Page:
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University of Missouri

Deck the Halls, Sustainably

MU’s Sustainability Office offers tips to green your holidays.

christmas presents stacked in the shape of a tree

©istockphoto.com

A pile of presents shipped from around the world sit under the tree. Hundreds — even thousands — of tiny colored bulbs burn every night for weeks. Reams of wrapping paper briefly decorate gifts.

Our holiday traditions, though festive and colorful, aren’t always the most sustainable use of energy and resources. So if you’re looking for a more conscientious way to celebrate Christmas, the Sustainability Office at MU has a few suggestions:

Go to Pot

Although locally grown Christmas trees are a renewable resource and artificial trees can be re-used year after year, nothing beats a potted tree you can plant in the yard when the holiday season is over. You can even get multiple years of use by buying a small tree in a big pot.

Build Your Own “Tree”

If you don’t have the green thumb to pull off the option above (or if the yard is full of formerly potted trees), try building your own Christmas tree with books or boxes from around the house. A book tower gives plenty of places to plant your Elf on a Shelf, and you can still string it up with lights.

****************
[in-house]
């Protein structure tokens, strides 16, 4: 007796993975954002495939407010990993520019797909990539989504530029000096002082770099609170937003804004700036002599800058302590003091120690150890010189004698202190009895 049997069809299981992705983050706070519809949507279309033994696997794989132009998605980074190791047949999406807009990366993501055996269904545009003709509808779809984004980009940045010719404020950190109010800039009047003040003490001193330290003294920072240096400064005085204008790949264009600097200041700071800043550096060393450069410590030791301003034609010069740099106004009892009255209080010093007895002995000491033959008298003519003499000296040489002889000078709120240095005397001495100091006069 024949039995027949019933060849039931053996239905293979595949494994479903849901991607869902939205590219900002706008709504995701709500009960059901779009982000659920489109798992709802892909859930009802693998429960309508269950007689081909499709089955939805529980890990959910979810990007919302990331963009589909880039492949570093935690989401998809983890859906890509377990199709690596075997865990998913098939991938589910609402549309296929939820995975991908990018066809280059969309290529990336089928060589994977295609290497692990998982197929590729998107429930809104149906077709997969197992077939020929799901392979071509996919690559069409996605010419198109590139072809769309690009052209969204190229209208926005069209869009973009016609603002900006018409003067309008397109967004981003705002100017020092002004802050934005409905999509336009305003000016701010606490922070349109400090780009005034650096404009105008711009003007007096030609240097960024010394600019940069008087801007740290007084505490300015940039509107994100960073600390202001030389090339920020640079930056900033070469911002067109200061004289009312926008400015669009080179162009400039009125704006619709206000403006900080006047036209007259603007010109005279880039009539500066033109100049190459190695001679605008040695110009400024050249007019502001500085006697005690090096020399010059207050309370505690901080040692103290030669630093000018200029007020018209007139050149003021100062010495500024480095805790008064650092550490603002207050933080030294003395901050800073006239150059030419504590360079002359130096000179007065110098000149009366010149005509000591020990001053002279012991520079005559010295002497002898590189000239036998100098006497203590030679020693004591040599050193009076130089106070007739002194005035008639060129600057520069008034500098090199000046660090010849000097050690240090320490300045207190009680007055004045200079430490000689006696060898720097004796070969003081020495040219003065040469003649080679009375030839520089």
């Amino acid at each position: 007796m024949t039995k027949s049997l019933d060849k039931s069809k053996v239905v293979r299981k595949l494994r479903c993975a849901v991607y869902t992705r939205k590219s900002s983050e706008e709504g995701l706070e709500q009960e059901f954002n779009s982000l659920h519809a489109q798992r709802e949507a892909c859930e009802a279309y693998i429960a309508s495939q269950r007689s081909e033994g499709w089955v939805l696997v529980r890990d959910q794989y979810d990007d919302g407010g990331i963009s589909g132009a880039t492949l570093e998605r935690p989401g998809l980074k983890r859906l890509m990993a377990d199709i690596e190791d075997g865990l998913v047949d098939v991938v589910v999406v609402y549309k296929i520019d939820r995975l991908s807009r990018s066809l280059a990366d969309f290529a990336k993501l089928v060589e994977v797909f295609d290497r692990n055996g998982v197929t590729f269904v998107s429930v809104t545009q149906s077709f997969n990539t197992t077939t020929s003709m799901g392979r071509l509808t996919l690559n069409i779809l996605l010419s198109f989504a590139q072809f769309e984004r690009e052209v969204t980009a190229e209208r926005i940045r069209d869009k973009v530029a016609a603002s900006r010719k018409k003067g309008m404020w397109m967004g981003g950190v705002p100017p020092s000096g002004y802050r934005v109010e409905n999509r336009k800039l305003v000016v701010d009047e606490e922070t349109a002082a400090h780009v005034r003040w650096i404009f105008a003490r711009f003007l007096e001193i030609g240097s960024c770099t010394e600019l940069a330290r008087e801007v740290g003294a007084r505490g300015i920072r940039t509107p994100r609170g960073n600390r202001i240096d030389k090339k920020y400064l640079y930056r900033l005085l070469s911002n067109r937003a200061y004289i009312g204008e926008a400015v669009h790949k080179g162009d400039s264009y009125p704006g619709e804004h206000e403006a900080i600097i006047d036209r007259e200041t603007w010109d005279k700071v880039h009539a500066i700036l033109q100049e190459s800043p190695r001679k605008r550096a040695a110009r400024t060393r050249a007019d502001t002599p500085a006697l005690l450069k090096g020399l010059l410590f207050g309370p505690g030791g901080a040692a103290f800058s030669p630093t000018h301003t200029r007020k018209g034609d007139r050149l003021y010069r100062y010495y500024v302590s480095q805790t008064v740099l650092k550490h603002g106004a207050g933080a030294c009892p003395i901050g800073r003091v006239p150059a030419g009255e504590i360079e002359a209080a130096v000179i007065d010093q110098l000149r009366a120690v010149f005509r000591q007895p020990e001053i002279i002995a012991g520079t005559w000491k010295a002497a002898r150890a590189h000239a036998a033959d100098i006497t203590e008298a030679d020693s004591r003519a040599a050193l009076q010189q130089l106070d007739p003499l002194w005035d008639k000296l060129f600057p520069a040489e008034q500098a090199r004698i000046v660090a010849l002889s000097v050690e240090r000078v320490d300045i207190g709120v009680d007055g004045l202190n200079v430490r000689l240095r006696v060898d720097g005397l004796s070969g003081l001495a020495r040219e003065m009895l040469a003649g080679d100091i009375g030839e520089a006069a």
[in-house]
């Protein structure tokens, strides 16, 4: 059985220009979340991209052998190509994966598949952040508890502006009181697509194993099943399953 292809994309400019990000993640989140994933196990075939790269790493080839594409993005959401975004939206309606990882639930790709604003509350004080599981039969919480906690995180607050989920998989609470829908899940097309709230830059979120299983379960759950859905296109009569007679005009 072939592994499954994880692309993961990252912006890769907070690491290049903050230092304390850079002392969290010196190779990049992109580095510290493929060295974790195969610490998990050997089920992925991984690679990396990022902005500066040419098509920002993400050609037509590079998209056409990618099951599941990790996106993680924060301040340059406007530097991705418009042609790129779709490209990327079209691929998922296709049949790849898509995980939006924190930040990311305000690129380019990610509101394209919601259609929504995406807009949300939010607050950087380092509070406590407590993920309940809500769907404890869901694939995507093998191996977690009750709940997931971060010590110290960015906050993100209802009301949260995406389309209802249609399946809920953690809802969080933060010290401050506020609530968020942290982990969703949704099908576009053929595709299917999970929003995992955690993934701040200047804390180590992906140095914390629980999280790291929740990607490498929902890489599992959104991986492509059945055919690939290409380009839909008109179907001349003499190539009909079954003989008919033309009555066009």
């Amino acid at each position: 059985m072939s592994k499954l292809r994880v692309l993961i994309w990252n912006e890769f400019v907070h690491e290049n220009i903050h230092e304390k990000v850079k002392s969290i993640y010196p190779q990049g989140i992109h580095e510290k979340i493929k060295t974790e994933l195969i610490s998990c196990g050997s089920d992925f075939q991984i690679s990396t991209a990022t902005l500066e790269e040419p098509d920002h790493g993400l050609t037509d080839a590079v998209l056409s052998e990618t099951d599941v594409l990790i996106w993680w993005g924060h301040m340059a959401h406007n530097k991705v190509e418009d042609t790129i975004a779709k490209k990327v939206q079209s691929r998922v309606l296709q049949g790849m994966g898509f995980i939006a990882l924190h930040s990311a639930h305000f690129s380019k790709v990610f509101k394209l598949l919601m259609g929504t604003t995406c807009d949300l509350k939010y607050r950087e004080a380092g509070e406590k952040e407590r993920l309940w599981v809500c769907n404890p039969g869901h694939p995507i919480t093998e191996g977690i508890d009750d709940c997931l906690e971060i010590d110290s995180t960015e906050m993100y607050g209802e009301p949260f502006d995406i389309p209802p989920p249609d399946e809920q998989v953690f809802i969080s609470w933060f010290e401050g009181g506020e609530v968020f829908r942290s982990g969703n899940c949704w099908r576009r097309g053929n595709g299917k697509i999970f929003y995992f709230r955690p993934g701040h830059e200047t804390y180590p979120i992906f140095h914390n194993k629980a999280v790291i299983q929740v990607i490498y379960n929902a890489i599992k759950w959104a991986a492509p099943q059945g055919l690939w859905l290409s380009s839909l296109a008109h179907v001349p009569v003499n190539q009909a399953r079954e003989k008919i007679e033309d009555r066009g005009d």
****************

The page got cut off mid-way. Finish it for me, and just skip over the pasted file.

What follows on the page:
LED Me ASAP

LED lights cost more up front, but they save money in the long run by using up to 90 percent less energy and lasting 10 times longer than traditional bulbs, according to Energy Star, the federal government’s energy-efficiency rating system.

Re-purpose

It’s not called “re-gifting” anymore. Shed your guilt and share the extra stuff around the house with the people on your list who could use it. It saves a trip to the mall, helping your sanity, and prevents sticker shock from January’s credit card bills. For the crafty among us, hop on the DIY trend and make your own gifts.

Wrap it Funny

Forget the $5 rolls of shiny paper. Opt instead for the Sunday comics. The full-color funny pages are still bright and cheery, are already paid for and will end up in the recycle bin anyway. According to Stanford University, if every family wrapped three gifts this way, it would save enough paper to cover 45,000 football fields.